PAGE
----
Category Archives: Informational

Black Lives Matter leads to Questions about Malden Police

I hope that Black Lives Matter leads to real changes at interpersonal, local, national and international levels. There is a lot of work to be done, especially among us white folks. Uncovering the racist acts of individual police and examining the complex interactions among racism, police, and governing bodies are a good place to start.

Black Lives Matter logo

In 1990, I chose to live in Malden, a city of 60,000, just north of Boston, heralded as “the most diverse in Massachusetts.” Malden is neither the least “white” (about 50%), nor the most black, brown or Asian. Rather, we are a mix of races, cultures, ethnicities, economic classes, religions, etc. We have a plethora of adults who were born in other countries (I believe 37%), and 77 languages spoken at home by students at the high school. Diversity doesn’t mean that racism and white privilege aren’t prevalent: they are. Everywhere.

I wrote to my city councilor on June 12, 2020. Today, I modified it for clarity to post here, and to send to the rest of the city council, the police chief, and the mayor.

The Letter

Dear Malden Officials,

The resurgence of Black Lives Matter has refocused my attention on the systemic racism that surrounds and is within us. I’ve seen many of the connections before, but this round of furor has deepened my thinking and my desire to push for changes.

Brave people with video cameras posting on social media have, once again, exposed police brutality in the killing of George Floyd. I think the Malden police do a good, civil, job without undo force. But then, I’m white and live in the west end of the city. USA Today has made available a database that contains records of police misconduct. I wanted to see if have been any reports made in Malden, but Massachusetts is not one of the 44 states from which they were able to get data. The New York Times has an important article on the role of police unions in covering up misdeeds. I’ve read a lot in the past about the war on drugs (a.k.a. on poor and black people), and about military equipment and grants made to local police to stop terrorism (Timothy McVeigh?). Continue reading Black Lives Matter leads to Questions about Malden Police

What’s the ruling?

Given what soccer means to me now, it’s embarrassing to remember how little I knew about it when I went to see the U.S. Women’s National Team play in the 1999 World Cup against North Korea. I had a fantastic time, moving forward and back on my seat, popping up and yelling “YES!” then “uuuuuh” on the way back down. I triumphantly jumped up and down at each of our three goals, throwing my voice into the roar. I bought my first sports souvenir, a mini-ball, and thought about the match for days afterwards.

WWC1999_mini_ball
Each panel of the mini-ball featured a U.S. host city. Note the Statue of Liberty.

Honestly, I must have missed at least one of those goals. My son was six months old and spent much of the game in the baby backpack on the ground in front of me, cradled in between my knees. It was the only place that gave him a little shelter from the abrupt, and therefore startling, movements and noise of the big people surrounding him. Continue reading What’s the ruling?

The NAMES Project Quilt as a New Public Ceremony, 1989

In 1989, when I wrote the paper that comprises this blog post, AIDS was still regularly in the news, though most Americans wrongly perceived it as a “gay disease.” Among most lesbians, it was a social/political issue about which some were active. It remained an urgent transmission and educational problem facing gay men. HIV that progressed to full-blown AIDS was a death sentence. “Safe sex” hadn’t permeated the lexicon.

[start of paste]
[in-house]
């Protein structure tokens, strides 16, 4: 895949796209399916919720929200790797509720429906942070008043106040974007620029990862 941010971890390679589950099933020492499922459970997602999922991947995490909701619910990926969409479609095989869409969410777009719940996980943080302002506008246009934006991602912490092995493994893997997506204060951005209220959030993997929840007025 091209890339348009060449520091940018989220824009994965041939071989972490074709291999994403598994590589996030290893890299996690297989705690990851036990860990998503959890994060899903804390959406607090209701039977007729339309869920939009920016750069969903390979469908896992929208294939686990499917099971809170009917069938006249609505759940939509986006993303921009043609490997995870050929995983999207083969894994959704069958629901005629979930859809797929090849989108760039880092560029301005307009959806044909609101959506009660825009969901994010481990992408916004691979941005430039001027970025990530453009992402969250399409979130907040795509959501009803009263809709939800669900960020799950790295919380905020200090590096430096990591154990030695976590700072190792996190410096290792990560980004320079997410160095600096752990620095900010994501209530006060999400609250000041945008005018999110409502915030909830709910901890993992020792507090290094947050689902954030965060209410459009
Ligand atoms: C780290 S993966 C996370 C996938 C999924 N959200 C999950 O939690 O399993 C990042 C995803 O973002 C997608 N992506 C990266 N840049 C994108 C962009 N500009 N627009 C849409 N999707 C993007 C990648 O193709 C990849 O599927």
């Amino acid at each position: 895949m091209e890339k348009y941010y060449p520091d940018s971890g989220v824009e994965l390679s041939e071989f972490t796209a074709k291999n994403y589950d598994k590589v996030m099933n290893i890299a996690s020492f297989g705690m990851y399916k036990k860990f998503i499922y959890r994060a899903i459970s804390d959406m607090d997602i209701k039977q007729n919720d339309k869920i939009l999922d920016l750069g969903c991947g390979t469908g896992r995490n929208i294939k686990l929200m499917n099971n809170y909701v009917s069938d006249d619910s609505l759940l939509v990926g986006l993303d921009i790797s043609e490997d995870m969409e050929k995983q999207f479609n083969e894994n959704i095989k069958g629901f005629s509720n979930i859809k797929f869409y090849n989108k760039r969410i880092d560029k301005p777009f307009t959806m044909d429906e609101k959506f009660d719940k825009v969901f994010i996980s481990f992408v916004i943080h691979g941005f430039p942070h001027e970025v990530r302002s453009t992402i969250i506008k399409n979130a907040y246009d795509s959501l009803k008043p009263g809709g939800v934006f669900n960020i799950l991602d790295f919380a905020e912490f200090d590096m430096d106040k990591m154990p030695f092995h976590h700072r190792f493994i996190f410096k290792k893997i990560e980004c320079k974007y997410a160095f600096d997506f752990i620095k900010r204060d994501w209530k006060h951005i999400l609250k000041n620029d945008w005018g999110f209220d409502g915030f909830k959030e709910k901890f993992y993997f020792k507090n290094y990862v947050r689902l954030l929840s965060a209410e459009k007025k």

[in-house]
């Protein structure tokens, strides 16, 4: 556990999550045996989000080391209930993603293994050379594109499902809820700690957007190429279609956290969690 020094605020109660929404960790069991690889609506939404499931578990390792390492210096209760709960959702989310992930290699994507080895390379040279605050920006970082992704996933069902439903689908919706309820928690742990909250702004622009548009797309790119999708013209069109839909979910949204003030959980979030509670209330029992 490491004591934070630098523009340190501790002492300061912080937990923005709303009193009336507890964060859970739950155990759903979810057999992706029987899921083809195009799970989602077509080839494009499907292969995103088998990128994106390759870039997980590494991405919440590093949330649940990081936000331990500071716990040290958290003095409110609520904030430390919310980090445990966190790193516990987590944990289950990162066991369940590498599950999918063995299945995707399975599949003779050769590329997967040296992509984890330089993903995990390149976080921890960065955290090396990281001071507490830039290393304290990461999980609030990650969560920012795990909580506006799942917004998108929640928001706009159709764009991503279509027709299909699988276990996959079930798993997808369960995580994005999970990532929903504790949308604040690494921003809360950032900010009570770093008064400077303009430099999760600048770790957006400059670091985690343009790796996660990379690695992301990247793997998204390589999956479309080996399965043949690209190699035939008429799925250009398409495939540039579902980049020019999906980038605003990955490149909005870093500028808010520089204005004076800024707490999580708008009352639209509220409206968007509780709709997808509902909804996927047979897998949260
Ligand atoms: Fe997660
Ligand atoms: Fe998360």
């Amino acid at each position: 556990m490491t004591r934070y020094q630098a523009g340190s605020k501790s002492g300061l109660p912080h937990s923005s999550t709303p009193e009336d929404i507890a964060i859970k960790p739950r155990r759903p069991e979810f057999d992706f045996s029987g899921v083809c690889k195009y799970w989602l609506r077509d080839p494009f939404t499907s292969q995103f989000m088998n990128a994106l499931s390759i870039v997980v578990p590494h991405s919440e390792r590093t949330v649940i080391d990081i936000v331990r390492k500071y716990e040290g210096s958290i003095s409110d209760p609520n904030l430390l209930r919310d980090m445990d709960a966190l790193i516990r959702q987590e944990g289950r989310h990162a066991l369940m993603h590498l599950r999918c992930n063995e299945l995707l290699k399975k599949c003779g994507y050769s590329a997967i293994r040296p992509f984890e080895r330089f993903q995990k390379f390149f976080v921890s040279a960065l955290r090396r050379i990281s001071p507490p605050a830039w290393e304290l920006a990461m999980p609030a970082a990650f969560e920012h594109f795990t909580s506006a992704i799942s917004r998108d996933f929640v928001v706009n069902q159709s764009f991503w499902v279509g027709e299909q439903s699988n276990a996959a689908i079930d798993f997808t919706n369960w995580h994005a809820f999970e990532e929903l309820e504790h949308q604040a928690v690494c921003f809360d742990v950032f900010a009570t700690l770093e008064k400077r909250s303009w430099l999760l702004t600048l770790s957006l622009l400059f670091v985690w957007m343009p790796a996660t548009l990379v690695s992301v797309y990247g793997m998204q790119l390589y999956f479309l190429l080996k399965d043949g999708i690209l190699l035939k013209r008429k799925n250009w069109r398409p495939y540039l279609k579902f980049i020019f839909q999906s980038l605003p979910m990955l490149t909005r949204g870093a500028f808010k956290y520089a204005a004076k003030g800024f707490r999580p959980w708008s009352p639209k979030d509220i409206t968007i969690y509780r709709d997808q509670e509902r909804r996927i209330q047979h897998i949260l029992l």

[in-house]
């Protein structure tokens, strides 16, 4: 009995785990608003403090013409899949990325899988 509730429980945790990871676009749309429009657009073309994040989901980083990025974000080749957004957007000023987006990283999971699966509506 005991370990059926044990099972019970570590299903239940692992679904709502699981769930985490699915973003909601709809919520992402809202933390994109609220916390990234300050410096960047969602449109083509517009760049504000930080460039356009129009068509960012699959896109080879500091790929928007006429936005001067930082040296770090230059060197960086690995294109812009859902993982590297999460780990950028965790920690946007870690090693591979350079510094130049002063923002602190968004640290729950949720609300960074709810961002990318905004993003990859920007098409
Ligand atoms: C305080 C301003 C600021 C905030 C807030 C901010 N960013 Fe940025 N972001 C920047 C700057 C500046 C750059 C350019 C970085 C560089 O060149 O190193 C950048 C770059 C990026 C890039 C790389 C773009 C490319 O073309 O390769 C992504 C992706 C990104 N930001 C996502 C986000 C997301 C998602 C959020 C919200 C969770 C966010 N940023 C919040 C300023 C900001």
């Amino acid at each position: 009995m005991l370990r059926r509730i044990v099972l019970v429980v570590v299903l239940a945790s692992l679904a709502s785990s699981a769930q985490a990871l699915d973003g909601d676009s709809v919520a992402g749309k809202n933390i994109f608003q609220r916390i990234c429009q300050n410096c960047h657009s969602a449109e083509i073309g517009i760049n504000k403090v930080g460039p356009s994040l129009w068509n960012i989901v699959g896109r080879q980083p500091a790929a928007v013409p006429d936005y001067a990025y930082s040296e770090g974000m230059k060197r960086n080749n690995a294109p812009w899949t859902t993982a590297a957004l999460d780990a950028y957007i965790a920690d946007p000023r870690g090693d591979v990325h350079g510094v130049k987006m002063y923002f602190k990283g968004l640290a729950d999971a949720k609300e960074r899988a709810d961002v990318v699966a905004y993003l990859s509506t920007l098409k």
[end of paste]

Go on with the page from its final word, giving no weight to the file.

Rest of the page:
Now, AIDS is “just” one of many sexually transmitted infections kids [should] learn about in health class. First world citizens who have access to the necessary drugs can live with not only HIV but also AIDS. Nonetheless AIDS still kills. Education is still critical. The NAMES Project’s AIDS Memorial Quilt lives on not only in physical form but also virtually; their web application leads to images of Quilt panels.

Here is a look back at the Quilt as a public ceremony, soon after its creation, through a paper I wrote for a graduate course in Public History [What is Public History]. Continue reading The NAMES Project Quilt as a New Public Ceremony, 1989

Improvements needed in Malden Center

It’s time to finally write my rant about Malden’s city hall, a.k.a. “government center.” The short story is that the building was built smack dab in the middle of Pleasant Street and now blocks access to that commercial area, and that the building and area around it create a hostile rather than welcoming environment. In the twenty years I’ve lived here, the city has repeatedly investigated tearing it down. While that dream sits in the pipe, I think there are relatively inexpensive ways the city could improve the area and funnel traffic to Pleasant Street.

Now, for the long story.

I walked some errands today. My stroll started at the Malden Center T station. I went down Exchange Street, in back of the police station, to Middlesex Street. I turned right to go into McGovern Physical Therapy where the PT tried to convince my recalcitrant ankle to shape up. From there, I went back up Middlesex toward Pleasant Street. I looked in the CVS for dixie cups that I could fill with water, freeze, and use to torture my ankle. There were way too many in the box for more than I wanted to pay, so I exited and turned left onto Pleasant. I thought about checking in the Super 99¢ Century store for dixie cups, but the cramped chaos in there scares me so I cruised on by. I realized I was hungry, so swung into the Ethiopian/Mediterranean Abiata Cafe and bought a shawarma.

Continue reading Improvements needed in Malden Center